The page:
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A new Super League for elite soccer teams in Europe announced just last weekend has abruptly fallen apart. Twelve teams from England, Italy and Spain came together in a multibillion dollar attempt to rival Europe’s existing Champions League. But a tidal wave of outrage from fans, former players, heads of state and even British royalty put a stop to the scheme.
Passion for soccer runs deep in Europe, so there’s been no stiff upper lip over dissatisfaction of the breakaway league’s formation, which would adopt a more American-style format.
Traditionally, teams are added or subtracted from European leagues based on how well they perform during the season. Under the Super League format, though, clubs would be added permanently and not face the possibility of relegation. Founding clubs were promised a share of a more than $4 billion grant, backed by Wall Street titan JPMorgan Chase.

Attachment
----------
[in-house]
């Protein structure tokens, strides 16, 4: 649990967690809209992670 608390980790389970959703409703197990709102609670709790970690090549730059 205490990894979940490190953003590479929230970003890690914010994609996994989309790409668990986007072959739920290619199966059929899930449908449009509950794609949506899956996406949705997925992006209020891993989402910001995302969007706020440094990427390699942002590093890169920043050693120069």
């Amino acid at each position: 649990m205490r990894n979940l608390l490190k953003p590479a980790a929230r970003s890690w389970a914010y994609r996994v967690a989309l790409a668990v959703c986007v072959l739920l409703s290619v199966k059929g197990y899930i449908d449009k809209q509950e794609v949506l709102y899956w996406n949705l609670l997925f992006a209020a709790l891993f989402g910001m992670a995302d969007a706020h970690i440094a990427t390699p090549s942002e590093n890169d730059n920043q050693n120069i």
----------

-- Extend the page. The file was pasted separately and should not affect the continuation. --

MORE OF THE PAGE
It was an attractive offer considering the COVID-19 pandemic worsened many teams’ financial positions. Having a guaranteed place in a major European soccer competition each year would provide more stability for superstar players on multimillion dollar salaries.
But after after widespread condemnation for putting profit over the good of the game, all six English teams have backed out of the plan. Now, the league says it’s considering how to move forward.
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